Natural selection is the process by which heritable traits that makes it more likely for an organism to survive and successfully reproduce, become more common in a population over successive generations. It is a key mechanism of evolution (Wikipedia).
That is just the point raised by Charles Darwin’s Theory of Evolution. It held a certain premise that all life came from similar ancestors. The general theory of Darwin believes the development of life from a non-life and stresses a purely naturalistic “descent with modification.” And he claims that this whole process of evolution is done gradually. As he wrote: “Natural selection acts only by taking advantage of slight successive variations; she can never take a great and sudden leap, but must advance by short and sure, though slow steps.” And concludes that “If it could be demonstrated that any complex organ existed, which could not possibly have been formed by numerous, successive, slight modifications, my theory would absolutely break down.”
Michael Behe on the other hand has a different view about Darwin’s theory which contradicts all of if through an irreducibly complex system with the use of bacterial flagellum. This model has basically three parts: paddle, rotor, and a motor. It raises the point that the complexity of the organelles in our body cannot be created gradually. A flagella or cilia is likened to the bacterial flagellum’s mechanism—multiple components are required to make it work, and if any of these parts are missing, then the mechanism won’t work at all. It paves way to the unexplainable evolution of DNA.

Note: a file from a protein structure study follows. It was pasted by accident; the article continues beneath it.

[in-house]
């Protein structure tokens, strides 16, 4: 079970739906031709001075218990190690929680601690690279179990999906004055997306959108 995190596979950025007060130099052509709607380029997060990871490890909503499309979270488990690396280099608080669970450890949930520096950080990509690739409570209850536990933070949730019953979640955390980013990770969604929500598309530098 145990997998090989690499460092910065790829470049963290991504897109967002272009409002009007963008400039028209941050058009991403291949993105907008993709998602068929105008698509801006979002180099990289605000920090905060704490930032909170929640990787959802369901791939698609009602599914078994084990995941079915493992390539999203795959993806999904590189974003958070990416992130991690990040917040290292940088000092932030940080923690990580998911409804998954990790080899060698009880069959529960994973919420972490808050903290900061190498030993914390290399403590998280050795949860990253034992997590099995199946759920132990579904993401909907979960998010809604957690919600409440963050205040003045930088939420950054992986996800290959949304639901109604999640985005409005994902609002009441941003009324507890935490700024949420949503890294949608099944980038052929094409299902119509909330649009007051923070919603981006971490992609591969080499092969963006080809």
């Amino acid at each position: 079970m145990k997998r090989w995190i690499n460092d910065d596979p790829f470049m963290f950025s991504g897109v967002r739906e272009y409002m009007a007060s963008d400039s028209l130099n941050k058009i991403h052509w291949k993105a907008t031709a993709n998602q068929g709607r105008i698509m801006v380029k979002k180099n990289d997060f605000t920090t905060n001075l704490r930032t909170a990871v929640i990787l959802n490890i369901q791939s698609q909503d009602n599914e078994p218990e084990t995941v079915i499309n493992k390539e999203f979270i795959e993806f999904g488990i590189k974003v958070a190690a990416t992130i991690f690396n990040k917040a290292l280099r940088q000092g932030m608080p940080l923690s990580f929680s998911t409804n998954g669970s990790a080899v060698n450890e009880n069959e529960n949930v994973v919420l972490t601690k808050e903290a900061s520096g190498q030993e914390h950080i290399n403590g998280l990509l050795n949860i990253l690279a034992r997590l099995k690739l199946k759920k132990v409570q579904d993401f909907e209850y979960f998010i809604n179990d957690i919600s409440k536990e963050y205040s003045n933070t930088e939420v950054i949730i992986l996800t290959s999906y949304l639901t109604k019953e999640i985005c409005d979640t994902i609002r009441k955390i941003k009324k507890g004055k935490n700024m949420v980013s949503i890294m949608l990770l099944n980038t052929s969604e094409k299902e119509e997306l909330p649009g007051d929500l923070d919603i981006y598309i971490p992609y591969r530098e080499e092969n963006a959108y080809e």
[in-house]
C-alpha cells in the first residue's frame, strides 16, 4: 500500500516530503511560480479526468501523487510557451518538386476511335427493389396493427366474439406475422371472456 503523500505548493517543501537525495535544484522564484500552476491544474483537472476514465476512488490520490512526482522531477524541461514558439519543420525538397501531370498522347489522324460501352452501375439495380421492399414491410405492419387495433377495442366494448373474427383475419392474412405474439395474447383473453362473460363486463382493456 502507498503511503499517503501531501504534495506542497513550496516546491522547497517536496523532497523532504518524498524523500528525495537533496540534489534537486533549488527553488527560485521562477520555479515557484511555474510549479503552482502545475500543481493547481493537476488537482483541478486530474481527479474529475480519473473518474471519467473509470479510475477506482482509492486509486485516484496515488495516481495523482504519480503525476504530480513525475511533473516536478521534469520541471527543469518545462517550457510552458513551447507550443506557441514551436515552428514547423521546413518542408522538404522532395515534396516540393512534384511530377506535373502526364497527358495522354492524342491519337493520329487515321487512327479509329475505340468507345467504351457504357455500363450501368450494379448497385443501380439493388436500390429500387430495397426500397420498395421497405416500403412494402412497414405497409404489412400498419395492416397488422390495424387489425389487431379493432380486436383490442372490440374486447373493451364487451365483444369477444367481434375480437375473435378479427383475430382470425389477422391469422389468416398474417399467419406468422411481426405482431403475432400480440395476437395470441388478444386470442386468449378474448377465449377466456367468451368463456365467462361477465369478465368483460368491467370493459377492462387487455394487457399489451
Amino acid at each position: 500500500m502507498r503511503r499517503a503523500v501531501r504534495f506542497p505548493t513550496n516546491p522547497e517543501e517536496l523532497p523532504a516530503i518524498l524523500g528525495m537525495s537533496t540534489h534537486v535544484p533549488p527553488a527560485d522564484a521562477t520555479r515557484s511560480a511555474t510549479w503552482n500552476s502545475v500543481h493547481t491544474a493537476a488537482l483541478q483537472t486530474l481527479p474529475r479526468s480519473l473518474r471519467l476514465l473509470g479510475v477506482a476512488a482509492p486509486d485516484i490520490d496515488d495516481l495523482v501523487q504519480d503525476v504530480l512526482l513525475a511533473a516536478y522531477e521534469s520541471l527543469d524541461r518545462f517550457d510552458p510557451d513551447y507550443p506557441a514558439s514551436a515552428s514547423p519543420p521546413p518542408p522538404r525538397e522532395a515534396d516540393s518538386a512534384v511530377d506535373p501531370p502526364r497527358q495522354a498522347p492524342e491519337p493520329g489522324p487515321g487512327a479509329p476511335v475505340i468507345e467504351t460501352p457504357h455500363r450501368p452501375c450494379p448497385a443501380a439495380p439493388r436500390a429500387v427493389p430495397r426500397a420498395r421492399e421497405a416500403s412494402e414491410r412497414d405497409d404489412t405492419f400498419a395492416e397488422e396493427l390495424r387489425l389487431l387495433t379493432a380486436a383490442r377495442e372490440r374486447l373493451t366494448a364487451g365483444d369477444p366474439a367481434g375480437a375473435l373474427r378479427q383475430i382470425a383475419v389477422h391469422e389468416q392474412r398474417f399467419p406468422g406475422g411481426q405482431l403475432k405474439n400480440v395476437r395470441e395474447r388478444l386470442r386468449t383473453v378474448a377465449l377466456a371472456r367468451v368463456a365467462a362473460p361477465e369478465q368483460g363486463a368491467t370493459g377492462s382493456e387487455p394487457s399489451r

The pattern of the design implies that the root of the existence of human life is yet to be learned. Darwin’s theory is not yet fully grasp by some of us and still, things were vague. The biochemist in the film (Natural Selection) became open to the possibilities that a transcendental being is somewhat involved in the complexity of our human life. Although the film did not entirely say that there is a transcendental being out there, it is implied that there might be Intelligent Designer who exists in our midst. And since there are things that science has not answered in terms of our evolutionary trail yet, biochemist are somehow open to the idea of a transcendental reality.
But are we willing to be consumed in to this reality—existence of God—in the midst of the scientists’ uncertainty and strong belief that we are not created by the Divine being?